Friday, 4 October 2013

Arsenal revival gives manager Arsène Wenger new spring in his step as they seek to end title drought


In determining the changeable health of this Arsenal team, it is usually enough to study the expressions of Arsène Wenger.

Main man: the arrival of Mesut Özil has helped to transform Arsenal
As Bob Wilson, his friend and former goalkeeping coach, has noted, there is a physical change in Wenger according to how his team have performed.
“When I see his face if we have won, there is a relaxation in every muscle,” Wilson says. “I see that same face after we have lost or not played particularly well and it is a man 10 years older.”
Wenger will turn 64 this month but the ageing process has undoubtedly been aided over these past six weeks by a run of 10 successive wins. Much has been made about the soaring confidence of some of his players, but the biggest transformation is arguably in Wenger himself.
He might have dismissed a question on Monday about winning the Premier League title as “ridiculous” but his recent body language tells a rather different story.
So, too, do some of his answers. Wenger has talked positively over the past week about the prospect of accepting an impending contract offer to remain at Arsenal into a third decade. He has also suggested that he genuinely believes this squad has the potential to mount Arsenal’s more lasting title challenge since 2006.
“After we moved into the new stadium, even if some seasons we were close to winning the championship, we couldn’t win it,” he said. “Maybe we missed that little bit of experience and quality that makes the difference in April. I think if we are in April this time competing for the championship we will be in a much stronger position than the years before.”
What has caused this transformation? And is it realistic to expect Arsenal to maintain their exceptional early season form?
On the first question, it is tempting to look back 47 days to Arsenall’s defeat against Aston Villa as the turning point. In truth, though, it came at least 159 days earlier in the aftermath of the 2-1 defeat against Tottenham at White Hart Lane.
A meeting was held among the defenders. Wojciech Szczesny and Thomas Vermaelen were both dropped for the match against Bayern Munich and the team have not looked back.
Arsenal are now on a run of 19 wins, two draws and only that one defeat in 22 matches. Those results have been the culmination of a rebuilding cycle that actually began two years earlier from the debris of a summer when Cesc Fabregas, Samir Nasri and Gaël Clichy were all sold.
The process was stalled by the departure last summer of Robin van Persie but has accelerated since Christmas when a strong statement was made about their future strategy.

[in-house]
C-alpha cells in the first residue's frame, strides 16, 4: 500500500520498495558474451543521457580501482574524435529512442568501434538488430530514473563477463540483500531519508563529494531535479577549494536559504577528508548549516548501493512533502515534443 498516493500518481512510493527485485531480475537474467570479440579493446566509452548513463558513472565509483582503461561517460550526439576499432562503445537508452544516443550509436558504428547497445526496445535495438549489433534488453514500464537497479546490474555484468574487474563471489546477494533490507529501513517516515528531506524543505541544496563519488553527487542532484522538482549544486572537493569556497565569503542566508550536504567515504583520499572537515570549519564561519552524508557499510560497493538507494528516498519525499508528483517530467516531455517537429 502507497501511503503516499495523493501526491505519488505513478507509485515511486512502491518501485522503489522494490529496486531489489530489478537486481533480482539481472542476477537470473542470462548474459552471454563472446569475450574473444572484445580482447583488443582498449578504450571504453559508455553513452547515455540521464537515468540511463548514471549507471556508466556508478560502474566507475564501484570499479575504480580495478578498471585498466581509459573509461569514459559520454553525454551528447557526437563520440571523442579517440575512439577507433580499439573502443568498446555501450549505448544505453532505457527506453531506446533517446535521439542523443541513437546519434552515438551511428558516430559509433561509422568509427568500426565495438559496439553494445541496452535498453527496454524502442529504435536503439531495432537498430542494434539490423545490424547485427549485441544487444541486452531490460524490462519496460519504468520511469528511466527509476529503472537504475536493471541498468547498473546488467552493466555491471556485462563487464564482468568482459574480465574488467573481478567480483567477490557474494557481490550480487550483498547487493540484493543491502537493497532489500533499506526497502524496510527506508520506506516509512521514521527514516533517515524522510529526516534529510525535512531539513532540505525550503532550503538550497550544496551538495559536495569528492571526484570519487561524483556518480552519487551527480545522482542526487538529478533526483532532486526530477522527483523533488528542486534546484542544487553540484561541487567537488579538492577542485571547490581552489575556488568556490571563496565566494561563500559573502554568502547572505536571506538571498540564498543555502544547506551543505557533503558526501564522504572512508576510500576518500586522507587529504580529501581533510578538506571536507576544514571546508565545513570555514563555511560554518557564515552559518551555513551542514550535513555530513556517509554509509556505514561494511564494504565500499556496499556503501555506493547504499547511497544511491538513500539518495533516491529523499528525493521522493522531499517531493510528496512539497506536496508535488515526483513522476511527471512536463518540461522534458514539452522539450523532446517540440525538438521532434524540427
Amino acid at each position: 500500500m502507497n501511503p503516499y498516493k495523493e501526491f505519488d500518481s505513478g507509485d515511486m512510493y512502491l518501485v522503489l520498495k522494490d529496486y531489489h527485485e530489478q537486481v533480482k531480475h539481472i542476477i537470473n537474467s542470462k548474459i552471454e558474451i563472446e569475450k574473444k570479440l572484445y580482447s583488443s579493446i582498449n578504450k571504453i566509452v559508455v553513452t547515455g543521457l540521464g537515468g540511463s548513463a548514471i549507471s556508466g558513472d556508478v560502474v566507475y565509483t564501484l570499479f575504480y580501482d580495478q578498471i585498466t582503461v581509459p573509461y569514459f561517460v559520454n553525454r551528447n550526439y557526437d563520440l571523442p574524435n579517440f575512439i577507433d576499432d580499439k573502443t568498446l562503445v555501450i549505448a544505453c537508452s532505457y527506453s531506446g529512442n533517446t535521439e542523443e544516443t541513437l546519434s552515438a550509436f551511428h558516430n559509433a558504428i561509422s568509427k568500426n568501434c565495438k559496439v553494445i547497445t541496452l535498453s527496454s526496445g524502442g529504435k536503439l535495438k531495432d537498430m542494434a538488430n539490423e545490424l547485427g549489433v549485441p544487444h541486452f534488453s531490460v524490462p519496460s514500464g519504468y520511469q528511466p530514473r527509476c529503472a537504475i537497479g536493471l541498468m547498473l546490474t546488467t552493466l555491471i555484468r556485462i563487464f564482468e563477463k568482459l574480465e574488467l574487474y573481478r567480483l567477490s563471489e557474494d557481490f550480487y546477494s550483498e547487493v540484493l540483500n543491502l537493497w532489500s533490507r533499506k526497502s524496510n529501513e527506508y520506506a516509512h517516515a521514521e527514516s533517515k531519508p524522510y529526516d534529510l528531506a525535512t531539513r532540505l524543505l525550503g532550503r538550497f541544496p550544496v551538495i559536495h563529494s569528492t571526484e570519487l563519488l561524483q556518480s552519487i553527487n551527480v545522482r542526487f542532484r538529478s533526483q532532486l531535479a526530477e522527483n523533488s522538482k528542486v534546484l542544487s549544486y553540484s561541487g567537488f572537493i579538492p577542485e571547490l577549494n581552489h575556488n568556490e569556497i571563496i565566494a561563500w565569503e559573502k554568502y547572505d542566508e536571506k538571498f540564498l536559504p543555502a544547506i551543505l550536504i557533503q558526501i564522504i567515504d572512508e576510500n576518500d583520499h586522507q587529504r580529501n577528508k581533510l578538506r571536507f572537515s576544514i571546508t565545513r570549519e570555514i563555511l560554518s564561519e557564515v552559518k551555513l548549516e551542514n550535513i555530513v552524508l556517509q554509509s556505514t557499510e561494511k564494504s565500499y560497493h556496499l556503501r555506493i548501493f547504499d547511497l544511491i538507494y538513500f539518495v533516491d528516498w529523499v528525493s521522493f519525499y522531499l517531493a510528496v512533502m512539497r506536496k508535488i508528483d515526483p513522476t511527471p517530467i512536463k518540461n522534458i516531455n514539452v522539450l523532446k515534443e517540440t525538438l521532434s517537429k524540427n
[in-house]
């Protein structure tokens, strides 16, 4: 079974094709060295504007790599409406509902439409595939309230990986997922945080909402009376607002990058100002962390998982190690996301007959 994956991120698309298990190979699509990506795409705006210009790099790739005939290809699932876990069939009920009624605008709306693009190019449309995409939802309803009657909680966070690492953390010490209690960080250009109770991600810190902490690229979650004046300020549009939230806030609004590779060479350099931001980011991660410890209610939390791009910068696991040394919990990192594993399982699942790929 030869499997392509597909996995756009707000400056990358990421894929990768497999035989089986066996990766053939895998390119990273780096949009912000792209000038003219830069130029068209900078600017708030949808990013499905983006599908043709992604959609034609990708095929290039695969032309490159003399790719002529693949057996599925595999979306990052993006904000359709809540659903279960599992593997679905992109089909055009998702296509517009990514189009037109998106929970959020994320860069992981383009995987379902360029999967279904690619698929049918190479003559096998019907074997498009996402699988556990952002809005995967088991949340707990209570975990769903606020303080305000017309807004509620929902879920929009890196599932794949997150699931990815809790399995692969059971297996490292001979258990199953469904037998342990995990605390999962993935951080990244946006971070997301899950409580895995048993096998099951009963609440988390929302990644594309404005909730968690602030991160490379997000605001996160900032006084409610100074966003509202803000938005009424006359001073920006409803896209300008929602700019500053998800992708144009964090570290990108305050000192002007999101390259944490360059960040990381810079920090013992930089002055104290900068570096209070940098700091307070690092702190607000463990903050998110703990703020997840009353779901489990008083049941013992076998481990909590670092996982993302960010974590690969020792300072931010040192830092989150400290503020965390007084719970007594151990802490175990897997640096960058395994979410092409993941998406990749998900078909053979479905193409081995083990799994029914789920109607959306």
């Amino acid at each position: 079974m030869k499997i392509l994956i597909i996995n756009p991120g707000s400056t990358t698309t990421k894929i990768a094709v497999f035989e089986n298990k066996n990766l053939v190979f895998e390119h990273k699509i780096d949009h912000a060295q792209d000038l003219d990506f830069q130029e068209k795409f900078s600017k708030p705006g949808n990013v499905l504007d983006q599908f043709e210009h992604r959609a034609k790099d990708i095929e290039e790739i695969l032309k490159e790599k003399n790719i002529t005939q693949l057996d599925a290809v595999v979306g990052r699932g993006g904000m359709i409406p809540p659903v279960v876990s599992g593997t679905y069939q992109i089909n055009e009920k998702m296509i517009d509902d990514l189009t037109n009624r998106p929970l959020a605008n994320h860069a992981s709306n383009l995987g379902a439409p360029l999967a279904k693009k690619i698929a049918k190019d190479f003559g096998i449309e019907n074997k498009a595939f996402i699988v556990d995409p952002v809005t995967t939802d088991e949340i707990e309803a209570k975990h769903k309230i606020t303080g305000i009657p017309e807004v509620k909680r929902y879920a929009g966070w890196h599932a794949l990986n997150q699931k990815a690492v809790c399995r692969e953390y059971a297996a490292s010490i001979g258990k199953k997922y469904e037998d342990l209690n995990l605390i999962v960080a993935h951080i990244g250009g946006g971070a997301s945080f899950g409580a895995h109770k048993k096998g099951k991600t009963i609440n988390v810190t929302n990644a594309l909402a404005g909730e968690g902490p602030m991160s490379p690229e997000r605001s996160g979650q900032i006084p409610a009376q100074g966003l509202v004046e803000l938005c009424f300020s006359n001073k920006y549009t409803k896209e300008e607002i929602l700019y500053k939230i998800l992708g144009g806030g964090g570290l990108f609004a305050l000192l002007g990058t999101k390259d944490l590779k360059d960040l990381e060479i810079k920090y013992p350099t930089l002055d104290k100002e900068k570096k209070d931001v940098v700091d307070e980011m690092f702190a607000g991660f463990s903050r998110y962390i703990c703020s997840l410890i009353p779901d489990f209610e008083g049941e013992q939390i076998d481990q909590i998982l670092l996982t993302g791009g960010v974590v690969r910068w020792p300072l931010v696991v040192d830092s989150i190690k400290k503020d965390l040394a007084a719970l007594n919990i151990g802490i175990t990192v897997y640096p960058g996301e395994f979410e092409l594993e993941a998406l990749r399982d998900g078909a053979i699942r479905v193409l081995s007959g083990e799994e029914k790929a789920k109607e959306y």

Six young British players – Jack Wilshere, Aaron Ramsey, Kieran Gibbs, Alex Oxlade-Chamberlain, Carl Jenkinson and Theo Walcott – all signed new long-term contracts. Arsenal have also since benefited from the natural progression of relatively recent arrivals in English football, notably Per Mertesacker, Laurent Koscielny, Santi Cazorla and Oliver Giroud.
This improving base was the reason Wenger always looked so perplexed in the summer at the idea that Arsenal would struggle if they did not add top players. Even so, the signings of Mesut Özil and Mathieu Flamini have so far transformed a team that were just good enough to finish in the top four to another level.
The victory against Napoli in the Champions League on Tuesday was the most complete Arsenal performance since they were regularly winning trophies between 1997 and 2005.
The entire club have been tangibly boosted by the arrival of Özil, who still believes there is more to come. “What’s important for us is that we take the next step forward as a team,” he said. “You can see in training how technically good this team is.”
The appreciation is mutual. “When it’s about winning those big games or losing, he [Özil] makes a big difference,” Mikel Arteta said. “It gives you a step forward quality-wise. I think it was a great message from the club because everyone was expecting a top, top player, probably a striker rather than a No 10.
"We got an amazing player and I think he lifted everyone. Not only us but also the crowd. The atmosphere was terrific on Tuesday. When you feel that, it is positive instead of everyone being nervy every time someone misses the ball. You play in it, so it does affect you.”
There are still caveats. Arsenal also had moments during the 2007-08 and 2010-11 seasons when a sustained challenge looked likely and they faltered. The question of cover for Giroud remains a big issue, although Wenger has funds to address this in January. It should also be stressed that the fixtures so far this season have been relatively kind.
November and December – when Arsenal play Manchester United, Liverpool, Chelsea, Manchester City and Everton in the Premier League, as well as Champions League trips to Dortmund and Naples – will be far more revealing.
“We have just got to put the brakes on slightly,” former Arsenal striker Paul Mariner said. “They’ve got the real ‘meat on the bones’ Premier League fixtures coming up.”
Crossing that final hurdle come May will also be a big psychological test after nine years without a trophy.
But the omens are good. The depth, quality and resilience in this group looks superior to any Arsenal squad since 2006. In Wenger, they also have a manager whose mojo has returned.
The Telegraph

No comments:

Post a comment